The short answer to this question is to choose the option that works for your ore. But actually, this is a crucial point. Ore sorting is not an off-the-shelf, bolt-on solution. Instead, it is a case of choosing between technologies to be able to tailor a solution to each unique orebody. Homogeneous ores are more difficult to sort than those that are heterogeneous, and elements of interest present in different minerals can interfere with a sensing technique. A strong candidate technology will also offer good sensitivity around the cut-off grade.
There are operational practicalities to consider, such as how the technology will work in daily processes. For example, penetrative techniques such as PGNAA are unaffected by dust – unlike XRF, a surface scanning technology – and may therefore provide more robust and representative compositional analysis. Reliability is also a critical consideration, since downtime will take the entire ore sorting process offline. Furthermore, faster measurement speeds are extremely valuable because of their impact on throughput and responsiveness.
Finally, it’s vital to assess the level of accuracy that could be achieved. Ore sorting is an exacting analytical application, since false rejection and false acceptance both have an economic impact. Falsely rejecting acceptable ore means sending valuable ore to waste. On the other hand, falsely accepting material below the cut-off grade dilutes the feed stream, eroding efficiency gains. Therefore, even relatively modest gains in precision and accuracy can have a major impact on the economics of the ore sorting process, as illustrated by a great worked example in our copper eBook.
What would be your advice for those considering an investment in ore sorting technology?
First and foremost, think about all the possible ramifications of ore sorting, and what you primarily want to achieve. For example, ore sorting may allow you to process more material from the mine without increasing concentrator capacity. This is extremely valuable if the concentrator is a current bottleneck, but not so much if the rate at which rock is extracted from the mine is the primary constraint. The economics of every ore sorting project are different and require robust assessment.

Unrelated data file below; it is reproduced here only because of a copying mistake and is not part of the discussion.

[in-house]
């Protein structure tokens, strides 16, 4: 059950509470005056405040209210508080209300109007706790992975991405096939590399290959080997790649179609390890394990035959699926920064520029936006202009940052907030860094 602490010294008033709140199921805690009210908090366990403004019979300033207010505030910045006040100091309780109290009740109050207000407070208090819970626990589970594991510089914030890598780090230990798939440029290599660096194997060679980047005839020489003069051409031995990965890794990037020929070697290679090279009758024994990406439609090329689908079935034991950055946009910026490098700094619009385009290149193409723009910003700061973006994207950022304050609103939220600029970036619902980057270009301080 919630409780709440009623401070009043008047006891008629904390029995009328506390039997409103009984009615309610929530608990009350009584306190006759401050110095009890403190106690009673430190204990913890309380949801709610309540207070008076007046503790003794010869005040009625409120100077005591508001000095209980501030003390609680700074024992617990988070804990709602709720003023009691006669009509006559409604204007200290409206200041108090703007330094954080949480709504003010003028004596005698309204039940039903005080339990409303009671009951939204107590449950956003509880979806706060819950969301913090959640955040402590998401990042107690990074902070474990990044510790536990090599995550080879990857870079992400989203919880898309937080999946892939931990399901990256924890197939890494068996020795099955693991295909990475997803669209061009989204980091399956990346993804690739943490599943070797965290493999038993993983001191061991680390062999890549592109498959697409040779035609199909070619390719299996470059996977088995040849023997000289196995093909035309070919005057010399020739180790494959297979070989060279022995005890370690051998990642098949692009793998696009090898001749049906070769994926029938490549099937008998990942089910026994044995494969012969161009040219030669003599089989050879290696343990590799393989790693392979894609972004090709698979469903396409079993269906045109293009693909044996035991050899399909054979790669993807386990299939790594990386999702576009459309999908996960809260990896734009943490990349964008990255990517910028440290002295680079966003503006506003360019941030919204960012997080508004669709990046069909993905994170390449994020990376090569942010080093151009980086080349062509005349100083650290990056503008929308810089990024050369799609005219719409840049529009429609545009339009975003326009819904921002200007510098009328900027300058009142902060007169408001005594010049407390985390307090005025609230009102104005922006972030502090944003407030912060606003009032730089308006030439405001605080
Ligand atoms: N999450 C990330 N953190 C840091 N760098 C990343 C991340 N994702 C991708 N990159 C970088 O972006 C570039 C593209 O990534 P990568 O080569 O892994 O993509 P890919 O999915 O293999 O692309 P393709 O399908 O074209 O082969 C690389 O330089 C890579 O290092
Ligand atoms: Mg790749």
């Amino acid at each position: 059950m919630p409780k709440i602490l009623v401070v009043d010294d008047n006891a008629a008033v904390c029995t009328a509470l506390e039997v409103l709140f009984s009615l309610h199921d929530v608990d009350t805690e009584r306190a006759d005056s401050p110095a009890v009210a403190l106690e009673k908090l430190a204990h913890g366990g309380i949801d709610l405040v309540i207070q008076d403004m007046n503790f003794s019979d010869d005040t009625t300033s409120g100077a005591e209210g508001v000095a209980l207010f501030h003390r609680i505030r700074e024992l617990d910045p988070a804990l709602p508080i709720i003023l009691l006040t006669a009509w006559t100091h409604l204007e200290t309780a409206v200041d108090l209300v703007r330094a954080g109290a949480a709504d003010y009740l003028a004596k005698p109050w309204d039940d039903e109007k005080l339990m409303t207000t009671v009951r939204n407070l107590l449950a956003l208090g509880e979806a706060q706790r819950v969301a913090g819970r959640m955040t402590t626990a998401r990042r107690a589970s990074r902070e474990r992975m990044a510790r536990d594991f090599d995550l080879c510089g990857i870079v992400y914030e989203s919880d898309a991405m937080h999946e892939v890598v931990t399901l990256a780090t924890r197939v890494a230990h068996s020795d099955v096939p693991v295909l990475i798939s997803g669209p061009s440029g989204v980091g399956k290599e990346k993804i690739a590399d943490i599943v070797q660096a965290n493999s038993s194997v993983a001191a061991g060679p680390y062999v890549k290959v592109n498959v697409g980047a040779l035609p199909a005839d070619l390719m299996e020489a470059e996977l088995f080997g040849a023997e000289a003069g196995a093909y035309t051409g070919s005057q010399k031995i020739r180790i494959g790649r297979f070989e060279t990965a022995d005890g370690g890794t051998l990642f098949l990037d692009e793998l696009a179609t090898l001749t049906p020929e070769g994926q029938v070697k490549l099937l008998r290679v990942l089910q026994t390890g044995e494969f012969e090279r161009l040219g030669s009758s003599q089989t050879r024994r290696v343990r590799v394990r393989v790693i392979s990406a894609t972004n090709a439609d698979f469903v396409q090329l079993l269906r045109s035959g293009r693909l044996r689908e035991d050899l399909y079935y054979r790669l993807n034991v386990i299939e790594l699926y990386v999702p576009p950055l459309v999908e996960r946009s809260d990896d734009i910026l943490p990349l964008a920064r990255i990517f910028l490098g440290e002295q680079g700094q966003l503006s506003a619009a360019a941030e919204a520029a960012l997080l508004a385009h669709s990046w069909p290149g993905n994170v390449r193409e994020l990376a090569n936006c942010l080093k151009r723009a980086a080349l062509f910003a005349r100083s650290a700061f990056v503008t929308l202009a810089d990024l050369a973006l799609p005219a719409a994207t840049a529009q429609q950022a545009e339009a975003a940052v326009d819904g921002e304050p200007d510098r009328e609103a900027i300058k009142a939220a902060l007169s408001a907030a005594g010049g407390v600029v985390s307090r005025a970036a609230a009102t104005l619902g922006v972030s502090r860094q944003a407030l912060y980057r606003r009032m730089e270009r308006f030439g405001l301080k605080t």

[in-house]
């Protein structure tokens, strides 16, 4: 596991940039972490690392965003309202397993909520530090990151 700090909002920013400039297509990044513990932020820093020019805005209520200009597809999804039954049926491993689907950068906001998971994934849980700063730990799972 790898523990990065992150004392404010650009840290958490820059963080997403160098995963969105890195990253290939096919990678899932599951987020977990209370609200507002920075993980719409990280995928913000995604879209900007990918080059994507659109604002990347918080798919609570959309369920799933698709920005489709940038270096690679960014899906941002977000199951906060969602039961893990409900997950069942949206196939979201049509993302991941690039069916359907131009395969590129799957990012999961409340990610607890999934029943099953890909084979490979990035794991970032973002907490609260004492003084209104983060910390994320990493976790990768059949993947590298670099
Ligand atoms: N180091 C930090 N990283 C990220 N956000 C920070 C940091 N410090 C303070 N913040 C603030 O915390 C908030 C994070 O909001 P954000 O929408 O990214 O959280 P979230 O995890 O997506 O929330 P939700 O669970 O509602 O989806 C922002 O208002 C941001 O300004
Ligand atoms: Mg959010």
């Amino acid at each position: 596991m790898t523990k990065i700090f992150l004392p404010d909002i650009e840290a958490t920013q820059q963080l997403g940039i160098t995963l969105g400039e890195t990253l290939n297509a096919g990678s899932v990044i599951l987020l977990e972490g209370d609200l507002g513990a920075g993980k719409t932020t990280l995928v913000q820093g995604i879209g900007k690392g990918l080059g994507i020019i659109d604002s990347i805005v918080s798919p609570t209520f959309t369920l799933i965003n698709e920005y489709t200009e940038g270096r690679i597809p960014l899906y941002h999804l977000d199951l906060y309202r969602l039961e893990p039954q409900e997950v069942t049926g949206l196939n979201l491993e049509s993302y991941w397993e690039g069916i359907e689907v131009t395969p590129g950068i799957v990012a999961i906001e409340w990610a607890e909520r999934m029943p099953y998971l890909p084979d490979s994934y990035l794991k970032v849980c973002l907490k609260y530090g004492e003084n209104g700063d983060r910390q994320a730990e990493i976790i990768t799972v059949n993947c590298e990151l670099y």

If you think ore sorting may be of value, it’s important to gather as much information about your orebody as possible, and then talk to vendors about the eligibility of different technologies. The next step is to test the available options, and there is no substitute for a site trial when it comes to making a confident choice. We offer a rental system for our PGNAA technology that allows customers to install a CB Omni Agile on a conveyor at minimal cost, enabling them to learn about their ore and what the technology can deliver. If you’re working on a greenfield project, then an alternative option is to send in samples for factory feasibility studies. Provided suitable samples are used, this too can be a very valuable exercise.
Finally, I would highlight the importance of working with a partner that can demonstrate a comprehensive understanding of the associated issues and the industry, and who is able to offer proven technology with a strong track record. Ore sorting is a major undertaking that essentially restructures your process flowsheet. It’s a long-term investment, so working in collaboration with someone who is established and knowledgeable is invaluable.
This information has been sourced, reviewed and adapted from materials provided by Thermo Fisher Scientific – Solutions for Industrial and Safety Applications.
For more information on this source, please visit Thermo Fisher Scientific – Solutions for Industrial and Safety Applications.